United is giving scaled-back food and drinks a big inflight boost
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Early during the pandemic, U.S. airlines quickly moved to scale back their inflight service offerings. It was part of an effort to minimize interactions between passengers and crew, improve sanitation and reduce costs at a time when some airlines were losing as much as $100 million per day.
Now, as more travelers take to the skies, carriers are beginning to add amenities back in. American is offering sandwiches in premium cabins on most longer flights, for example. But Delta is still a mixed bag — literally, passengers get a mixed bag (or, in some cases, box) of snacks, even in first class.
Similarly, United has been limiting premium-cabin passengers to snack boxes on most flights, though the airline is stepping up its offerings beginning Oct. 1. As of that date, passengers can expect a handful of service boosts.
First, on domestic flights over two hours and 20 minutes departing from United’s “catering hubs” — Chicago (ORD), Cleveland (CLE), Denver (DEN), Houston (IAH), Los Angeles (LAX), Newark (EWR), San Francisco (SFO) and Washington, D.C. (IAD), plus Honolulu (HNL) to LAX and SFO — premium-cabin passengers will have a choice of the following:
- Morning flights: Everything bagel baguette with veggie cream cheese or Turkey Monte with Raspberry Jam
- Afternoon/evening flights: Tomato Basil and Mozzarella Focaccia or Carved Roasted Chicken on Italian Flatbread
- All flights: Snack box, if preferred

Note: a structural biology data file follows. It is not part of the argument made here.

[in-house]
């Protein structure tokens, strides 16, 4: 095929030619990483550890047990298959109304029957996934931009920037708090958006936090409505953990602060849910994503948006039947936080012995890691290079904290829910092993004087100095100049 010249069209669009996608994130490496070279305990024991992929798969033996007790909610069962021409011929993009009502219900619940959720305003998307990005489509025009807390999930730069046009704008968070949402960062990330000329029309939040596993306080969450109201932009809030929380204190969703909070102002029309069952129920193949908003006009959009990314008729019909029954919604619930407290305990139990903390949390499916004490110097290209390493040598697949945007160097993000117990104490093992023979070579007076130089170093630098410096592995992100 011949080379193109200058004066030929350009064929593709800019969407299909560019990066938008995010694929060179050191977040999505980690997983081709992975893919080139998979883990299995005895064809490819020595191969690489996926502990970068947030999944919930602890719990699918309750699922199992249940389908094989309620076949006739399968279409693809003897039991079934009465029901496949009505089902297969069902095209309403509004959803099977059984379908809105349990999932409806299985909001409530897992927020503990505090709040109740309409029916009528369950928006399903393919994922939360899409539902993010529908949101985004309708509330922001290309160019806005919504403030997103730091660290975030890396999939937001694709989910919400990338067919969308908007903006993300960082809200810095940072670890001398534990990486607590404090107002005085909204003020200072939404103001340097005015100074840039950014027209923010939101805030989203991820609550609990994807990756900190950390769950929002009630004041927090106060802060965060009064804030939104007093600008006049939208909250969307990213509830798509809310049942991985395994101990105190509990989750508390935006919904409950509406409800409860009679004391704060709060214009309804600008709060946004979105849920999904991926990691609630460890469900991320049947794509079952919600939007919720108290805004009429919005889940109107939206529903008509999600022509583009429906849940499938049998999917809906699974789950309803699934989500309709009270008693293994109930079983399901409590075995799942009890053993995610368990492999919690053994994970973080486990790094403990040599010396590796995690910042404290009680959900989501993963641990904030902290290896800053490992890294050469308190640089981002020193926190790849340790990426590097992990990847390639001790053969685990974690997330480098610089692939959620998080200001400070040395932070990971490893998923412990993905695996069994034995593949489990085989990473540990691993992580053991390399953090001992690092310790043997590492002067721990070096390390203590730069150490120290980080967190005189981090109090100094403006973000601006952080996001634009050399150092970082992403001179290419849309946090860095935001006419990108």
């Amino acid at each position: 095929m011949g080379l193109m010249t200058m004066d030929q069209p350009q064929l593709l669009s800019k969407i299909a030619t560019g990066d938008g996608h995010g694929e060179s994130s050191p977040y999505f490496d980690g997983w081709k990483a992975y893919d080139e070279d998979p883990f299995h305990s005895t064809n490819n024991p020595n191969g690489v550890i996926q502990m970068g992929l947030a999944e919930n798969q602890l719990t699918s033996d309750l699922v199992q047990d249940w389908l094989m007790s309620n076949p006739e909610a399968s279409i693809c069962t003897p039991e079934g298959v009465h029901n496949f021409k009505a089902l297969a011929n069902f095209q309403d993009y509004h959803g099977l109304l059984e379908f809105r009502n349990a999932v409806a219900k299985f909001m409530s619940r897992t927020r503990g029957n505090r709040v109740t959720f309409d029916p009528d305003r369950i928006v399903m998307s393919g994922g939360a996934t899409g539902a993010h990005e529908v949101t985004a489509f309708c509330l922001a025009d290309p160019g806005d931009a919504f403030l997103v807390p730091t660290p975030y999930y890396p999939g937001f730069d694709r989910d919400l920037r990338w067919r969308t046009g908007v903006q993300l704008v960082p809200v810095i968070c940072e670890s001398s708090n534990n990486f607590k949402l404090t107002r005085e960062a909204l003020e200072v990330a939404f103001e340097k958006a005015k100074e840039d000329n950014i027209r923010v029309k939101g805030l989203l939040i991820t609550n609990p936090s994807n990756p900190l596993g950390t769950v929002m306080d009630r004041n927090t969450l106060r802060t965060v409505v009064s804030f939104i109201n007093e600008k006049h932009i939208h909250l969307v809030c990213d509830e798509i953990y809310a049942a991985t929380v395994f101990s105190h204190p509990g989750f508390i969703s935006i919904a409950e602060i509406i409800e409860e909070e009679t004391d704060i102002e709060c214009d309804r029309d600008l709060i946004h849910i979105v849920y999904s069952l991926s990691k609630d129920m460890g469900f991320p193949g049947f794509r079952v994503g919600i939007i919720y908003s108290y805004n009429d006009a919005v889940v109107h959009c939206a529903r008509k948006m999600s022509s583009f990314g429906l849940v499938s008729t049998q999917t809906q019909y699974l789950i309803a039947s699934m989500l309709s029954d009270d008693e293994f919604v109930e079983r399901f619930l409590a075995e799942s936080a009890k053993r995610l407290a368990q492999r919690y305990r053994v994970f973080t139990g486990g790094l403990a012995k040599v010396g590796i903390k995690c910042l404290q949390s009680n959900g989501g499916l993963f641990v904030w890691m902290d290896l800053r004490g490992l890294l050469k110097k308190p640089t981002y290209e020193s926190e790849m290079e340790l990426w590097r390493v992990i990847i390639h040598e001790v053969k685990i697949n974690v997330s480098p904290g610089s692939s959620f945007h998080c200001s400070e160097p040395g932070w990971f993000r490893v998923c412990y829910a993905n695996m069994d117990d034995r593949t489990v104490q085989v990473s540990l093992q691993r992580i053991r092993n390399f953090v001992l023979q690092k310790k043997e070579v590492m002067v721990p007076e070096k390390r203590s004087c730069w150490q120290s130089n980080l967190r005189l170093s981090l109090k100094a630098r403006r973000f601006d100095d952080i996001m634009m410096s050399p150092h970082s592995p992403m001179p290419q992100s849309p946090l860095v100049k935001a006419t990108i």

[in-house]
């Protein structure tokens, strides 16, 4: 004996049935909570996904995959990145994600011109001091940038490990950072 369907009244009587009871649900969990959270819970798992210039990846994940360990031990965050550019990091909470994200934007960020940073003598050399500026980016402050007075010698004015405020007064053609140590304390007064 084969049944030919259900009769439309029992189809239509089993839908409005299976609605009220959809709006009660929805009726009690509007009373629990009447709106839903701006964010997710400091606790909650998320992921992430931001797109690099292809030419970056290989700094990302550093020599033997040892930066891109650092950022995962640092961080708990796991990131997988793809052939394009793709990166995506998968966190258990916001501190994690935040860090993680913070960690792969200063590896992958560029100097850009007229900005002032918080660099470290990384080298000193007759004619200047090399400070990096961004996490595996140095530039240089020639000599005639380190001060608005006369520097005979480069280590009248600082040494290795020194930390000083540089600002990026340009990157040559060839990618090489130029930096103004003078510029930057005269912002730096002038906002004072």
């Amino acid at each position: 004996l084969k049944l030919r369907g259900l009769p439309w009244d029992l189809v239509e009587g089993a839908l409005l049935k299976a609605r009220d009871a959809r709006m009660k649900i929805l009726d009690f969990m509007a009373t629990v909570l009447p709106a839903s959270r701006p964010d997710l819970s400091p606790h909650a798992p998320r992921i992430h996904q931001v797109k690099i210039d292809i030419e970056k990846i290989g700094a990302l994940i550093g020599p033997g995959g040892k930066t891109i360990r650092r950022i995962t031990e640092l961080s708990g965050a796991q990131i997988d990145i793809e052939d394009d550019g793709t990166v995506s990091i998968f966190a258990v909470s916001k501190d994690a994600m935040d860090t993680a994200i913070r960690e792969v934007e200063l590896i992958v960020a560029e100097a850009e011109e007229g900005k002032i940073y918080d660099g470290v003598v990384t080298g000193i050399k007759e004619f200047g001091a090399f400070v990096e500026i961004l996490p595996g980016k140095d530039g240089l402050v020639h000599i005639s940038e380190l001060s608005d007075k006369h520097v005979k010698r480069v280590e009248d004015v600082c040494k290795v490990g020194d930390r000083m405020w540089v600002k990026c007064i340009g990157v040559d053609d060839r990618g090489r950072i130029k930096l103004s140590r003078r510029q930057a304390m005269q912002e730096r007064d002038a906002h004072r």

First-class passengers will also be served a hot entree, along with a salad, bread, nuts and dessert on fights to Hawaii from Chicago, Denver, Houston, Guam, Newark and Washington.
As for economy, the airline will once again offer coffee and tea on any flight with beverage service and cups of water will be available, in addition to the small bottles provided in the airline’s all-in-one snack bags.
Meanwhile, on long-haul international flights, United is already serving a full meal in all cabins. Now, the airline will be adding ice cream to most flights from the U.S. as well, except for flights to Dublin (DUB) and India. Ice cream will also be available on flights from Europe, except Dublin, and in premium cabins on premium transcon flights.
The big challenge with serving larger meals, of course, is that passengers will need to remove their masks for a longer period of time.
That’s why TPG’s Summer Hull argues for less service during the pandemic, not more, and I’d have to agree — the risk of being stuck near a passenger who’s removed their mask is the biggest thing keeping me from flying right now.
Featured photo by Zach Honig/The Points Guy.
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